Of course the right level and ratio of nutrients is important, but be careful not to neglect other similarly important grow room ingredients. It’s of paramount importance, for instance, to maintain a steady pH level. The pH scale is how acidic or alkaline a substance is – read more about this in one of our previous blogs. The correct pH will maximise the potential nutrient uptake for your crops – while an incorrect pH could starve them of their sustenance and prove fatal to your plants if allowed to get too out of hand.
Different varieties of plant have adapted to require different levels of pH, but almost all of these sit within the range of between 5.5 and 6.5 pH; it is therefore advisable to aim for a steady 6 in your hydroponic system. Being a liquid-based process, maintaining the pH in a hydroponic setup is simple – merely keep regular track of the pH levels and add pH+ or pH- solution if your measurements head towards one end of the scale or the other.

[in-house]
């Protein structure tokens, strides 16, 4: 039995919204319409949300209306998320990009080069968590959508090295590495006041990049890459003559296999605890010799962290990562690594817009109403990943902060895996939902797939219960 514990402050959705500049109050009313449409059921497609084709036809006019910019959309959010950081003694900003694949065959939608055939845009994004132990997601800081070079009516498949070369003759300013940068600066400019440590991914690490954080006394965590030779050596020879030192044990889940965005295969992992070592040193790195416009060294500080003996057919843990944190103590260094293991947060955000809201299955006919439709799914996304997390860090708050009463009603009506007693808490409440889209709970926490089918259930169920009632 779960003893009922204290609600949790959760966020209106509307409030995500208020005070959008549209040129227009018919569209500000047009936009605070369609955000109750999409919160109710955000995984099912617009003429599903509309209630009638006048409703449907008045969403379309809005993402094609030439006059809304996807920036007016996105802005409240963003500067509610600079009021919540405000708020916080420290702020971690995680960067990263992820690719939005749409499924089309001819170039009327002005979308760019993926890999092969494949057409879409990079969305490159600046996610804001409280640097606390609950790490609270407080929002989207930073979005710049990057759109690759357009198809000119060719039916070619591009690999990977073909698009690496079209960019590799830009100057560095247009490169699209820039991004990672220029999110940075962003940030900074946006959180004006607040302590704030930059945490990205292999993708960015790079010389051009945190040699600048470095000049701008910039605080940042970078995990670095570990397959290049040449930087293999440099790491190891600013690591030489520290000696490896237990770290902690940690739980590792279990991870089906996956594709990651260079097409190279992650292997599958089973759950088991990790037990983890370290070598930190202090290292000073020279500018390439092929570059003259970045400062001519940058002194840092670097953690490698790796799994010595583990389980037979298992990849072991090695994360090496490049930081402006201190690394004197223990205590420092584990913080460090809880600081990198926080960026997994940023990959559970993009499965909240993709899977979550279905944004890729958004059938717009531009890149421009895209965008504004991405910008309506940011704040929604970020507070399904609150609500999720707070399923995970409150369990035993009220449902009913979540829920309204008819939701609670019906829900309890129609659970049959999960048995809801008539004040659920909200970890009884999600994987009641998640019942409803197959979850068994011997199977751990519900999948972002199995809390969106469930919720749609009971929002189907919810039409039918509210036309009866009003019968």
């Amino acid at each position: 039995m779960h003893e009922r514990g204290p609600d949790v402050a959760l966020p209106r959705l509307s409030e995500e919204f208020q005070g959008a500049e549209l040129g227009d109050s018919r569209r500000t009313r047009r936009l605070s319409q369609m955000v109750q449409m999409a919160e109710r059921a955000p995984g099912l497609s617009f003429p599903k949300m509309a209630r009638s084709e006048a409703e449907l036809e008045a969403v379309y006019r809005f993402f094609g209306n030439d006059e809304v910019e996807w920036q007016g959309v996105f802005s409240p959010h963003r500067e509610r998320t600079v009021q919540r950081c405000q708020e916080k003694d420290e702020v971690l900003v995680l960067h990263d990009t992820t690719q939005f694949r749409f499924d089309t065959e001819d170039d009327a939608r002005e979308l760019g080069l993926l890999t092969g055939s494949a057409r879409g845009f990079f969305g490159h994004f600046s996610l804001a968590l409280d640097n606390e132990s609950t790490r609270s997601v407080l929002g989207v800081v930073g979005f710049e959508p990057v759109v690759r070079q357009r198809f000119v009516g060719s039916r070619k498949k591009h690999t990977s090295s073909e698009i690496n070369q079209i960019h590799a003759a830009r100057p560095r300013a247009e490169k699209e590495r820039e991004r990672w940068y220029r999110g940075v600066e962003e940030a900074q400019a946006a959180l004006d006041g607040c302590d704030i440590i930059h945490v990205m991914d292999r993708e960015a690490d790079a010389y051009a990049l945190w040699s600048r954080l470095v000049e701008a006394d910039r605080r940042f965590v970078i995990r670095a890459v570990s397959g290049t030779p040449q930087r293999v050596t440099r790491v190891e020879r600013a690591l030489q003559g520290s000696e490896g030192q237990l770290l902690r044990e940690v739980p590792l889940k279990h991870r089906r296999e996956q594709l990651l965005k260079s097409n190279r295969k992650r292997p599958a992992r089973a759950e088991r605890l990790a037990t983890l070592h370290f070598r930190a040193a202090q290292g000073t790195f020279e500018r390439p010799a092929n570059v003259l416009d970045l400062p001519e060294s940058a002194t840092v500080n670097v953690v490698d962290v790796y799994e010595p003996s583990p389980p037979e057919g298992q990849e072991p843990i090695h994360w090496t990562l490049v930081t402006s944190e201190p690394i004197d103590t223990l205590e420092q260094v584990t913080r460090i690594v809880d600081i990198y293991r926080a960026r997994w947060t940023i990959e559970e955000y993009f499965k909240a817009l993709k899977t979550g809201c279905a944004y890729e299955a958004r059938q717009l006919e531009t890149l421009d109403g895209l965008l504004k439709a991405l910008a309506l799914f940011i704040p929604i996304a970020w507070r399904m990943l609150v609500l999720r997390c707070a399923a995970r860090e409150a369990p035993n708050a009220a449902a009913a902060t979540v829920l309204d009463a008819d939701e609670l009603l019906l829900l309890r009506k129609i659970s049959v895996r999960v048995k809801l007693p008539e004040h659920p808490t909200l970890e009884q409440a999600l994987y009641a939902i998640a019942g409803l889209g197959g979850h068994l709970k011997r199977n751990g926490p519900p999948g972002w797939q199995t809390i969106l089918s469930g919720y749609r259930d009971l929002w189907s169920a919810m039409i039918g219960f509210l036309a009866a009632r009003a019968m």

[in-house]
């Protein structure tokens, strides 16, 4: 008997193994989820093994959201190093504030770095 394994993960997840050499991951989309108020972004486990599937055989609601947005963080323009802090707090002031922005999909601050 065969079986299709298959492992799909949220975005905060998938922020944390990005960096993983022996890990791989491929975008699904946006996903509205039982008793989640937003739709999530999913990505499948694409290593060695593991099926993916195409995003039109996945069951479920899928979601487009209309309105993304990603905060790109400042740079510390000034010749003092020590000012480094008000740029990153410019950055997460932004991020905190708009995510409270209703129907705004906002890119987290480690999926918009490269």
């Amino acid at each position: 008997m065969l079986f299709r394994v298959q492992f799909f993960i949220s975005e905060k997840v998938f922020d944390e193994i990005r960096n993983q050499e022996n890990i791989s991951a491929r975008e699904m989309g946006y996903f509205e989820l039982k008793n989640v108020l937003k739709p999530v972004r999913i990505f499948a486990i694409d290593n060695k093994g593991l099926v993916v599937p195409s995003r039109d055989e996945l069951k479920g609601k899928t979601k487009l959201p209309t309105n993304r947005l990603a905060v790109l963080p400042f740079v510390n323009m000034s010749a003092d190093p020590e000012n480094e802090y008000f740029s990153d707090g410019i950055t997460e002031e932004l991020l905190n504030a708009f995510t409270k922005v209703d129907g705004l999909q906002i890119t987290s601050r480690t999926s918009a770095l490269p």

It’s generally a good idea to test the pH of your solution a couple of hours after you do anything with it – after adding supplements or replacing the liquid for example. Once adjusted, leave it an hour and test again, repeating the process until the correct pH level is settled. Testing your solution twice a week is a beneficial routine to get into. And don’t worry – the Big Shop has plenty of equipment for testing and maintaining pH levels in your grow room.
The idea of starting your own indoor grow room is one that appeals to many, but to the more amateur and less experienced grower, the process of starting out from scratch is daunting. All those pieces of equipment – so much choice – so many chemicals! Here’s where we at The Big Shop step in to lend a hand with a few words of advice, continuing from last week’s blog, which you can read here. In the meantime, here are a few words about what you may need to get started...